I’m off to Chicago this morning, there to break bread with Our Girl and see three shows, Remy Bumppo’s revival of J.B. Priestley’s An Inspector Calls, Writers Theatre’s revival of Conor McPherson’s Port Authority, and Chicago Shakespeare’s updated Merry Wives of Windsor.
In the nonce, I’d like to tell you about my two latest undertakings:
• Hep Records, a Scottish label that specializes in reissues commercial recordings and airchecks of performances by great jazz and pop musicians of the Thirties and Forties, has just released a two-disc set called Music for Lost Souls and Wounded Birds that is devoted in large part to the complete recordings of the Alec Wilder Octet. Alastair Robertson, the producer, asked me to write the liner notes:
Alec Wilder spent his life looking for cracks to fall through. Though he wrote two songs, “I’ll Be Around” and “While We’re Young,” that became standards, most of his “popular” music was too delicate and introspective to please a mass audience. He also composed works for several of America’s finest instrumentalists, but these “classical” pieces were too strongly colored by jazz and popular music to win critical acceptance. Today he is mainly remembered for his book American Popular Song: The Great Innovators, 1900-1950–which has nothing to say about his own songs. All this suggests a man more than half in love with failure, and Wilder’s self-destructive behavior was no secret to those who knew him. Especially when drunk, he liked nothing better than to burn bridges, and had he been less charming when sober, he would surely have lost every friend he ever made.
Outside of his songs, Wilder’s most enduring achievement is–or should have been–the music of the Alec Wilder Octet, whose thirty 78 sides, recorded between 1938 and 1947, constituted one of the earliest sustained attempts to fuse jazz with classical music. But while the octet’s recordings attracted attention in the Thirties and Forties, they are now poorly remembered, in part because they were never reissued in their entirety prior to the release of this album….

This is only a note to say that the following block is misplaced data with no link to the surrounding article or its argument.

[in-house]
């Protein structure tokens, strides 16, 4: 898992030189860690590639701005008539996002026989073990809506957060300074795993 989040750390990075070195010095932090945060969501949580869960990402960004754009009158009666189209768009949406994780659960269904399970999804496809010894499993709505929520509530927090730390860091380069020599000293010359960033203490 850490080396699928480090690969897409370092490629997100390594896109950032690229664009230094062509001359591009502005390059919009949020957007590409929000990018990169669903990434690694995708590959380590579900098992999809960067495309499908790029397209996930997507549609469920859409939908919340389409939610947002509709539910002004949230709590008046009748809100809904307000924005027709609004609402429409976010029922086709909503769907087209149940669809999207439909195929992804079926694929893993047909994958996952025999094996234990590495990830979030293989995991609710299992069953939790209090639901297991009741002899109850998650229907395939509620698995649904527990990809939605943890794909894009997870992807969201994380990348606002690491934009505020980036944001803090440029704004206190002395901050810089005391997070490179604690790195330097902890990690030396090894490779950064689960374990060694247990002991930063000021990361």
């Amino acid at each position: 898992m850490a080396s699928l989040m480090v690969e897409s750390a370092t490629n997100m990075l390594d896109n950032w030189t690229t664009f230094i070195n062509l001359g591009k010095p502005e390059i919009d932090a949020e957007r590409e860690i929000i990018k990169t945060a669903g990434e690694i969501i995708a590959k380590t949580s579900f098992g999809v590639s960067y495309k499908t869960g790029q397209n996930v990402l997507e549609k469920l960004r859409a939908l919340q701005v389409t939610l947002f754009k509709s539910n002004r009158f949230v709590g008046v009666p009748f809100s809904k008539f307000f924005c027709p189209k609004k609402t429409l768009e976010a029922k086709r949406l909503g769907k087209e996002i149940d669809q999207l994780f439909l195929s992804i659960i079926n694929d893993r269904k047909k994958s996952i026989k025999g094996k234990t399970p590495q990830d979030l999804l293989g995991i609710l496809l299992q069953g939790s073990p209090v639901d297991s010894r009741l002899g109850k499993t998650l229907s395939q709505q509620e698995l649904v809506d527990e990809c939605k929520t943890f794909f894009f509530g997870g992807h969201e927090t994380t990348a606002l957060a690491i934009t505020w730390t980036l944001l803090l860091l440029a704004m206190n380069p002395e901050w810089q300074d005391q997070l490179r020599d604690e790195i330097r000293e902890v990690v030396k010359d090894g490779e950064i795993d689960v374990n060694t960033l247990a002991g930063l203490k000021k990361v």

The ensemble that recorded the octets, which seems never to have performed in public, consisted of a crack group of studio musicians led by Mitch Miller. The four sides cut at the first session sold well enough for Brunswick (and, later, Columbia) to bring the group back to the studio for five more sessions. Their fey titles, hauntingly nostalgic tunes, off-center harmonies, and piquant scoring delighted musicians and other sharp-eared listeners….
Music for Lost Souls and Wounded Birds will not be available in this country until next year, but you can order it directly from Hep. To do so, or to read more about the album, go here.
• Project Shaw, which presents concert-style semi-staged readings of the plays of George Bernard Shaw each month, is putting on The Devil’s Disciple next Monday night. David Staller, who probably knows more about Shaw than anybody in America, is the director. Project Shaw’s performances are never reviewed, but they’re quite extraordinarily good, so much so that I agreed to introduce Pygmalion last November. (Here’s what I said.)
I had so much fun that I accepted David’s invitation to serve as the narrator of The Devil’s Disciple. This will be the first time in thirty-five years that I’ve appeared on stage in a theatrical performance. Please come and cheer me on–or do the other thing, if you feel so inclined!
The show is at Symphony Space, 95th and Broadway, and starts at seven p.m. To order tickets or for more information, go here.
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“Her Old Man Was Suspicious,” recorded in 1941 by the Alec Wilder Octet: